‘I’m certainly not doing this for some high-flown reason. I don’t consider myself to be a reformer, and I don’t think this is going in any way whatever to affect the rate of crime.’
The auditorium is dark and quiet. David Goldblatt seems very small against the huge black and white photograph projected behind him. It shows two women in front of a house in Soweto where they were subjected to an attack that resulted in one of them being sent to prison. We’ve seen 15 or 20 such portraits of people at similar crime scenes in the last hour, some made in South Africa, where David Goldblatt was born in 1930, and some in Britain, made as part of a Multistory commission. The images are extraordinary, but so are the photographer’s stories about the people he has met and photographed. He speaks quietly and carefully, re-telling what each ex-offender has told him, avoiding judgements either of truthfulness or morality. It has been one of the most extraordinary hours I have ever with an artist.
David Goldblatt’s talk at Plymouth University was part of day-long presentation of recent work by Multistory, a small community arts organisation I’ve worked with in different ways since 2009. Six artists spoke about their work. As well as David, there were presentations by Martin Parr, Margaret Drabble, Hans Eijkelboom, Mark Power and Susie Parr. All had been commissioned by Multistory to come to the Black Country and create work with local people about their lives. The resulting work, which is continuing and already includes more than a dozen other artists, is building into an artistic and social documentary project of national importance. It is also rethinking the practice of community arts in the 21st century. And so, naturally, it is as full of questions, ambiguities and uncertainties as it is of outstanding art. The need to step back, reflect and take stock of what has been done is growing and we’ve begun discussing how to do that: the invitation from Plymouth University was one step in that process.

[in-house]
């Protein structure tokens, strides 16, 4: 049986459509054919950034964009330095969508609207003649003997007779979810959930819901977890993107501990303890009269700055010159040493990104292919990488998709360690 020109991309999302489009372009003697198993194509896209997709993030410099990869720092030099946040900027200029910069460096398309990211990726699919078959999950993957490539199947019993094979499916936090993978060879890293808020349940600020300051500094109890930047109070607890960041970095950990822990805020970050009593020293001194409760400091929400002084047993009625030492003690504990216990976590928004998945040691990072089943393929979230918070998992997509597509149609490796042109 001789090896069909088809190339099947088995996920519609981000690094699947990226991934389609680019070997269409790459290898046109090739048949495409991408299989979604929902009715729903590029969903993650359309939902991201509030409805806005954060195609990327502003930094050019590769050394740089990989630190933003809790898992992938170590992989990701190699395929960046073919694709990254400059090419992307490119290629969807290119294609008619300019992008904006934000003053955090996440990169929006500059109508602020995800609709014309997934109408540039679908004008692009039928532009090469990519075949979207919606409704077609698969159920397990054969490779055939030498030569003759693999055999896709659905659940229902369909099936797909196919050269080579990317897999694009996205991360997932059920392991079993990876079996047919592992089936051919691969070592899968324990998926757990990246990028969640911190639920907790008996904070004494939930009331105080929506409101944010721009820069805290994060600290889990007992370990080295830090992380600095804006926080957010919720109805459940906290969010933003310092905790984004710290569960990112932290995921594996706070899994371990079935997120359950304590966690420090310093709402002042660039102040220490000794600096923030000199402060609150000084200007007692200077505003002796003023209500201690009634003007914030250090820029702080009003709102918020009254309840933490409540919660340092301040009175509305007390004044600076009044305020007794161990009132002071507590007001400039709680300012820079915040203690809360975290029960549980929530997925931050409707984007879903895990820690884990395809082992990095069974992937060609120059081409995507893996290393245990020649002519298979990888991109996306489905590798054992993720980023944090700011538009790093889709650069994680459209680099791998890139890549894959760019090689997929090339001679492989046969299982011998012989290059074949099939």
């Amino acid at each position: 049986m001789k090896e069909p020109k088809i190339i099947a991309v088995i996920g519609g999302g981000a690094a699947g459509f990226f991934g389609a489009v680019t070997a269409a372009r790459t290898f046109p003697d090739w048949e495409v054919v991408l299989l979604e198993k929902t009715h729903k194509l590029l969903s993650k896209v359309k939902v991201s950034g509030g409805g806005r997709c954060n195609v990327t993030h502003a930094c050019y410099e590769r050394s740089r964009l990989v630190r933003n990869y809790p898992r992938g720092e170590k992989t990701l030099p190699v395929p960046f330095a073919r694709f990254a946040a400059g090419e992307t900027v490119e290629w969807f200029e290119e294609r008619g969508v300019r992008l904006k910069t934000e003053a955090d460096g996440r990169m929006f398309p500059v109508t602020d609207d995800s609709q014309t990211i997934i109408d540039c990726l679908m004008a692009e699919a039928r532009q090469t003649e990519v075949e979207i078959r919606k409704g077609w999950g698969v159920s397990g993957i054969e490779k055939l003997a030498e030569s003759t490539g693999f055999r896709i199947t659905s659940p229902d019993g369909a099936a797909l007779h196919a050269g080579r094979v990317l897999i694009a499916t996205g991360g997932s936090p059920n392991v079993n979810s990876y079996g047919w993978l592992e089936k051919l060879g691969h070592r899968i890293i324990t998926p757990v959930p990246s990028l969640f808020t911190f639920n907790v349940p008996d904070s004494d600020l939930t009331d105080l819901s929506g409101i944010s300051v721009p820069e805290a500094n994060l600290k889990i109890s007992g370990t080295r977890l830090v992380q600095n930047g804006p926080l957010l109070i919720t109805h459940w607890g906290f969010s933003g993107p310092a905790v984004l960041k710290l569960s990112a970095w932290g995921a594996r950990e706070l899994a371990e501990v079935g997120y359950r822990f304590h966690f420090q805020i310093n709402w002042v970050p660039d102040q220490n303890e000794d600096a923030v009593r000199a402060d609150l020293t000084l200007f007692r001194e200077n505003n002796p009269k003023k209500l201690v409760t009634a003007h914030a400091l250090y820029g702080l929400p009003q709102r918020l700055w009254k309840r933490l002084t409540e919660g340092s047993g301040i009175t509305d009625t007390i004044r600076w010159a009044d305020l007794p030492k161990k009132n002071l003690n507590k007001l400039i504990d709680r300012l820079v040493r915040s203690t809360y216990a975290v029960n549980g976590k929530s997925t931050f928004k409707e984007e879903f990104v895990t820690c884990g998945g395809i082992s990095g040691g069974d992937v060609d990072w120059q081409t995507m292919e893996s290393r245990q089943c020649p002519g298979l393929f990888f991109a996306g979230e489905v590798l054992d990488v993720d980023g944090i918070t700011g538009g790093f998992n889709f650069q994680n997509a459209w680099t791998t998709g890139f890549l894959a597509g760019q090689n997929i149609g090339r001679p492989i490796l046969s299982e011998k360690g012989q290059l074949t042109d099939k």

Paradoxically, it is those very uncertainties that make me so sure that this work matters. At the end of his talk, David was asked about his reasons for doing his work. His reply was deeply serious, honest and challenging. Like his work, it deserves to be reflected on not only by those of us who work in community art, or even by artists, but by everyone, united as we are in our common responsibility for the world.
‘I’m certainly not doing this for some high-flown reason. I don’t consider myself to be a reformer, and I don’t think this is going in any way whatever to affect the rate of crime. But again I come back to the original impulse. I had a friend, Barney Simon, who became a famous theatre director in South Africa, who would say ‘The things that we’ve got to tackle are the things that we fear most’.
And, yeah, I am frankly shit scared of these criminals, many of them. We live in a house now with an electrified fence, electric gates, we’ve got an electrified alarm. We live in a society that is in prison. We’re in prison. And when I go into an area now where I feel that I’m going to be at risk, I hire a bodyguard, sometimes a man with a gun. I used to work on the assumption that if I showed people that I trust them, they will trust me. I can no longer do that, in all honesty, and I think that’s very sad.’